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Top Offshore Centres Promise The OECD They Will Be Good Boys

Jeremy Hetherington-Gore,, London

20 June 2000

Six top offshore financial centres (aka tax havens) have written to the OECD promising to conform with international best standards of transparency and mutual assistance by 2005, in a bid to escape inclusion in the notorious 'bkacklist' due to be issued by FATF (Financial Action Task Force) next week.

The letters have been written by Bermuda, the Cayman Islands, Cyprus, Malta, Mauritius and San Marino. The list due to be issued next week will not now be used as the basis for immediate sanctions, as was originally threatened by the OECD - instead, the countries included will be given a further year to 'clean up their acts' before a final list is drawn up in 2001 of centres facing international action.

US Treasury Secretary Lawrence Summers said the announcements were an 'important milestone' in the international effort to curb use of offshore subsidiaries, bank accounts and other arrangements to avoid taxes.

Said Summers on Monday: 'In today's global economy, it is vital that we put an end to international tax practices that encourage tax evasion and improper tax avoidance and that distort capital flows'.

The letters, written to a standard format, undertake that by the end of 2005 harmful tax practices will be eliminated, that international standards for fair tax competition, transparency and disclosure will be adopted and that no new 'harmful' tax practices will be adopted.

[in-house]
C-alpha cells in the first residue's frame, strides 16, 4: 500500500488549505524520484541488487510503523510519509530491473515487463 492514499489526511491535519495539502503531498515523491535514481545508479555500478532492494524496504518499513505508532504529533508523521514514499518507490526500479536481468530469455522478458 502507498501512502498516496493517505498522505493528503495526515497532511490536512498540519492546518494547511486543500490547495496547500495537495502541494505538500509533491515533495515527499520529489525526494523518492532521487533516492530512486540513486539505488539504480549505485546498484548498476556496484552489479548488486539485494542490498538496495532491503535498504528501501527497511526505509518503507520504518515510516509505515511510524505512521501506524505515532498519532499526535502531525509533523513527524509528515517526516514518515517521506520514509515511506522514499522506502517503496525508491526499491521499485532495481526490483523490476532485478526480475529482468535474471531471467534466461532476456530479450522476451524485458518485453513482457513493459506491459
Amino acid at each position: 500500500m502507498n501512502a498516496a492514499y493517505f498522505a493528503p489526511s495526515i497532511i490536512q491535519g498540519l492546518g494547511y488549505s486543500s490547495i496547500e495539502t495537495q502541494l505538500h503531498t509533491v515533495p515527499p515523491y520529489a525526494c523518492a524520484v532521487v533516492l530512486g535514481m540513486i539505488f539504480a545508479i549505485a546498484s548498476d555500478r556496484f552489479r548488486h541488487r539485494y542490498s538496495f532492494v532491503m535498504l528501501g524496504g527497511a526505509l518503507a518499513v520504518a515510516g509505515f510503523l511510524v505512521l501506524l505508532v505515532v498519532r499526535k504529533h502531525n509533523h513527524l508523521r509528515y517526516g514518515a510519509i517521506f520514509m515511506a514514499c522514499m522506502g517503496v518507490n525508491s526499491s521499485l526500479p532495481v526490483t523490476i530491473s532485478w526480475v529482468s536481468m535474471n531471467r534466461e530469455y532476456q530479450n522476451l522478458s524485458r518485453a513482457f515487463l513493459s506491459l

The letter from Bermudian Deputy Prime Minister Eugene Cox states: 'The government of Bermuda shares the concerns of the OECD about the global effects of harmful tax competition and would like to associate itself with that work'.

Bermuda has one of the better reputations in the offshore world, partly due to the fact that it never allowed foreign banks to come ashore, but concentrated on creating its own international banks. However, it is a major centre of world insurance activity, and its action in writing to the OECD may reflect concerns over the future of this highly lucrative business, which has recently come under attack from the US because of the transfer of US insurance companies to Bermuda in order to minimise US taxation. Those companies that are unable to move because of their high US-based reserves have lobbied the Treasury and the Congress to do something about the competition offered them by the companies that have 'escaped'.

Cyprus and Malta, both in the EU's waiting room, have already made clear their intention to move away from the more blatant types of 'offshore' activity, and it is no surprise that they would write to the OECD. The case of the Cayman Islands is more interesting: they have not had the best of reputations, although in fairness this may have more to do with the fact that with 500 foreign banks and $600bn of offshore deposits, some black sheep are inevitable. The islands themselves believe that their regulatory regime is fully up to world standards - but will the attractions of the Caymans survive any significant re-ordering of their offshore regime?


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